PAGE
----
Bases secured by straps, umpires with outside chest protectors, and players staying quiet if they thought the blue made a wrong call. They played the games in the daylight of the afternoon. TV ratings weren’t the priority. The pace was so different than today’s game. Two hours and change, and call it a ballgame. People had things to do. There was still a bit of daylight left. No pregame musical performances. No elbow guards. No face protection or even walk up songs. Bating gloves and batting helmets were relatively new, and most hitters called time out when they got on base and took off their helmet, gave it to the base coach, and relied on the old soft cap. This was fantastic!
The Dodgers began the Series in Minneapolis, and manager Walter Alston and most Dodger fans had to feel confident knowing that “The Big 2,” Don Drysdale and Sandy Koufax were on the hill for the first two games.
In Game 1, Don Drysdale faced Jim “Mudcat” Grant, and got chased from the game early as the Twins upset the apple cart and took a 1-0 Series lead. Game 2 was played after a long, overnight rain. It was Minnesota after all. Rolling field flamethrowers and even a helicopter was used to get the field dry and in game shape. Koufax going in Game 2 seemed to give Dodger fans the hope of returning home tied at one game apiece. In a battle of left-handers, Koufax got chased early and Jim Kaat went the distance beating the Dodgers, giving the Twins a two-game lead as they headed back to Los Angeles.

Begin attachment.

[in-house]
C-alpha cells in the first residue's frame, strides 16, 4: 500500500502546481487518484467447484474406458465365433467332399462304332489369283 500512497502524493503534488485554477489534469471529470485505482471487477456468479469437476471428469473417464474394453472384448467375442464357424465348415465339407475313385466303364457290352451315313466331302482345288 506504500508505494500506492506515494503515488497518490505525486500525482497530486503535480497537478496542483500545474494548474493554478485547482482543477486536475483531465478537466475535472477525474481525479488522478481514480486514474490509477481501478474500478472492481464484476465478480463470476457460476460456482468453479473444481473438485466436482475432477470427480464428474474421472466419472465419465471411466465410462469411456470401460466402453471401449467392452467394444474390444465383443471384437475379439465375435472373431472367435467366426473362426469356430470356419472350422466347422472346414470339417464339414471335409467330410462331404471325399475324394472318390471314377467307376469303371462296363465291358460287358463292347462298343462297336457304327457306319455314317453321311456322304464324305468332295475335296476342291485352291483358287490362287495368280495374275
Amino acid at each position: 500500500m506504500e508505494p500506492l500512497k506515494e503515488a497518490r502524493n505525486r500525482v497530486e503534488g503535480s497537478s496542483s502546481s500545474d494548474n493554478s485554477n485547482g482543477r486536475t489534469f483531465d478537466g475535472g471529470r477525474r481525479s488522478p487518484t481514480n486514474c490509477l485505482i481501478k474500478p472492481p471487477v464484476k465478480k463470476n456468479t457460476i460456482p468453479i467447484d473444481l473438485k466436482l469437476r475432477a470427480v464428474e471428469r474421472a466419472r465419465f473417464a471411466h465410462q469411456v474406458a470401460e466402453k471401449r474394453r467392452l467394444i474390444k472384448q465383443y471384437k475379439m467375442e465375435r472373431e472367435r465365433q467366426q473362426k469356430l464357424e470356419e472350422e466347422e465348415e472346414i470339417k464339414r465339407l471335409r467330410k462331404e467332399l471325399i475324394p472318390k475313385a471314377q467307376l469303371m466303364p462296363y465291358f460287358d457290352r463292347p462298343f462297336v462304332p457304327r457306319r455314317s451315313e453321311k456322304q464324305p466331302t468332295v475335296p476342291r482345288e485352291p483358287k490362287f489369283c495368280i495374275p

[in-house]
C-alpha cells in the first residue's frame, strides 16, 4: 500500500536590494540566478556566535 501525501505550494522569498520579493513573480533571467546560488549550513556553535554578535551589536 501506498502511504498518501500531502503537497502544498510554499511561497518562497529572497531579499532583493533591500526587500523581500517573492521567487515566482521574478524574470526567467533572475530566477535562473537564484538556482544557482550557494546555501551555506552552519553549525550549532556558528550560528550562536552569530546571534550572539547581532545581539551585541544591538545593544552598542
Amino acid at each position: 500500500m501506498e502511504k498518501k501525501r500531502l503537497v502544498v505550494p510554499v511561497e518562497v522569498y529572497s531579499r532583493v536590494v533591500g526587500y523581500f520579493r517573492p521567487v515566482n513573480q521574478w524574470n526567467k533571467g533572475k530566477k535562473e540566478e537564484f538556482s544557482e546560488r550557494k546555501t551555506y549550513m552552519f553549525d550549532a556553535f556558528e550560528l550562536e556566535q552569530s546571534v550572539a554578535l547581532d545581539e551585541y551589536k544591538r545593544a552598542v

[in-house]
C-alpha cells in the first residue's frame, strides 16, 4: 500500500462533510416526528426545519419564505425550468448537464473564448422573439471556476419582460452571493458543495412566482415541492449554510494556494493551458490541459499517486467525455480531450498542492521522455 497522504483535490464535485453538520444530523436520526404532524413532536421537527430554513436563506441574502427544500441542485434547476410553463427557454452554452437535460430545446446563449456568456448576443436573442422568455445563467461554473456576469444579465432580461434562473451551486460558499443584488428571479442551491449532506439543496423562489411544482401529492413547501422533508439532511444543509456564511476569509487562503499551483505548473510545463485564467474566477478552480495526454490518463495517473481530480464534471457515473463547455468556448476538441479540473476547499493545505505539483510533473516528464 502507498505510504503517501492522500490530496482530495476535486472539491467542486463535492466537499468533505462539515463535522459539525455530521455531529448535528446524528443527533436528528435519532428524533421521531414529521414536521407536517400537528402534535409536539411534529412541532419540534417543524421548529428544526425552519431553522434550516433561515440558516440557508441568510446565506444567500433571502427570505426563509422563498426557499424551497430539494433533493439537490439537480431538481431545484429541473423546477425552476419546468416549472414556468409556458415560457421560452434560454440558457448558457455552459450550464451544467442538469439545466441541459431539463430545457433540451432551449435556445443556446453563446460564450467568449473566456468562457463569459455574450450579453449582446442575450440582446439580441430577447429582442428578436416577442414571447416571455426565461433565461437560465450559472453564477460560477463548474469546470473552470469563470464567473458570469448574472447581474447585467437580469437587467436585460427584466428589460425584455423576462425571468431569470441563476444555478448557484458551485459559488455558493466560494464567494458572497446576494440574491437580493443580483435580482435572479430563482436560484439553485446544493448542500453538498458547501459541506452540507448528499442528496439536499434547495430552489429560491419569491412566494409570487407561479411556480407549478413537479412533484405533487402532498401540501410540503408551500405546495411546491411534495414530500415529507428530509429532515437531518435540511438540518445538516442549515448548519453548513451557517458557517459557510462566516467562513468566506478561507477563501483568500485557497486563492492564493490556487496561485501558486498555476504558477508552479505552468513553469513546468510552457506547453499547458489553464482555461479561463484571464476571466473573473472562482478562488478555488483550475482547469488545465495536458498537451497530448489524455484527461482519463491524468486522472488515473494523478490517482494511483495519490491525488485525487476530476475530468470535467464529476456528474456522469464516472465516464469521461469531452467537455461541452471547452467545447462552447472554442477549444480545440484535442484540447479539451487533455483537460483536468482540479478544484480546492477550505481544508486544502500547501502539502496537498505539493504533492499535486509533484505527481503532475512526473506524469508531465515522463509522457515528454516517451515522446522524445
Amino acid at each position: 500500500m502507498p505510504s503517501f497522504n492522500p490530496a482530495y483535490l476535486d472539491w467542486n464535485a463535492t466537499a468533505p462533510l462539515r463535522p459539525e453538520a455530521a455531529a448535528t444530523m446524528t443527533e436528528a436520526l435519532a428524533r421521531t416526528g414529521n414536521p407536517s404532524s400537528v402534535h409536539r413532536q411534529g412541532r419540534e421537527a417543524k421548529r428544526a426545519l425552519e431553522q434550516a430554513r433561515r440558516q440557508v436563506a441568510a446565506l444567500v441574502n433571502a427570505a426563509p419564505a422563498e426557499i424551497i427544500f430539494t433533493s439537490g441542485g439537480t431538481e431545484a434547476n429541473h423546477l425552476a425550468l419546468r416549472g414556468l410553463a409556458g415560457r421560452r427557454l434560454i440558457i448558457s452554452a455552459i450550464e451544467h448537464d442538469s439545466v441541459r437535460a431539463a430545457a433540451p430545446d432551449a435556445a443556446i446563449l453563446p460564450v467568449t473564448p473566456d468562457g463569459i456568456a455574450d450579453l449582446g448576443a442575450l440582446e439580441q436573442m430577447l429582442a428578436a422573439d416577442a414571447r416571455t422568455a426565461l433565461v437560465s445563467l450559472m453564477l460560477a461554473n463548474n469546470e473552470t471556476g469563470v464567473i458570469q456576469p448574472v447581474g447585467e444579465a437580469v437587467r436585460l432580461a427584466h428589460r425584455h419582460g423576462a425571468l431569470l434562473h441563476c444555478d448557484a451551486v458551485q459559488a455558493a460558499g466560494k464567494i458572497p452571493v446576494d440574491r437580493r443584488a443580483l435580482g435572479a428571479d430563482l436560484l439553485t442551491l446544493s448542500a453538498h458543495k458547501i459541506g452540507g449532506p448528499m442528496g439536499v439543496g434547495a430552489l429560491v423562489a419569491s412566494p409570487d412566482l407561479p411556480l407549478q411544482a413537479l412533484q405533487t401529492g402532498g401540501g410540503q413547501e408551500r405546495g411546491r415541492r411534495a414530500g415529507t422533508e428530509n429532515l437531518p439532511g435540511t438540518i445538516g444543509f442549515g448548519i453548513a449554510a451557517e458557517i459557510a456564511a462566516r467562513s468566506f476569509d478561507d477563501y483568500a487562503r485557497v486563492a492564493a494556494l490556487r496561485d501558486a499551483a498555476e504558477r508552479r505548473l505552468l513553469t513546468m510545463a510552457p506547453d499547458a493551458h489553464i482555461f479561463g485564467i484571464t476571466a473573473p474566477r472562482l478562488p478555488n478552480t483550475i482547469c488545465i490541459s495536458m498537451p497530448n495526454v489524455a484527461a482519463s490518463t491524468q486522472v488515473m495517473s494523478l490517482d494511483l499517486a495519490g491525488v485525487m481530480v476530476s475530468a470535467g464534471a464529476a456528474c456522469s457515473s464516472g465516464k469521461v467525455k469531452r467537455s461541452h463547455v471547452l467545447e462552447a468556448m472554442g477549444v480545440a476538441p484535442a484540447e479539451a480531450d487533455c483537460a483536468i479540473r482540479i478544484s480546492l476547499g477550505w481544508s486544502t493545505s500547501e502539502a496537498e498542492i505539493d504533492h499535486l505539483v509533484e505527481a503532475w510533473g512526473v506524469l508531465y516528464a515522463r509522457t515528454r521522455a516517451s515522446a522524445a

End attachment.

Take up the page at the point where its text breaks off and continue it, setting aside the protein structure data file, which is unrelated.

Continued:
Game 3 was a crucial game for the Dodgers, as their two big guns failed to even give them a split of two games in Minnesota. As the afternoon sun drenched the field at Chavez Ravine this Saturday, Claude Osteen had the task of pitching to save the series, and keep the Boys in Blue from going down three games in the blink of an eye. Osteen faced Camilo Pascual and pitched a gem in front of over 50,000 fans, tossing a complete game shutout, and only allowing five hits, giving the Dodgers their first win of the Series.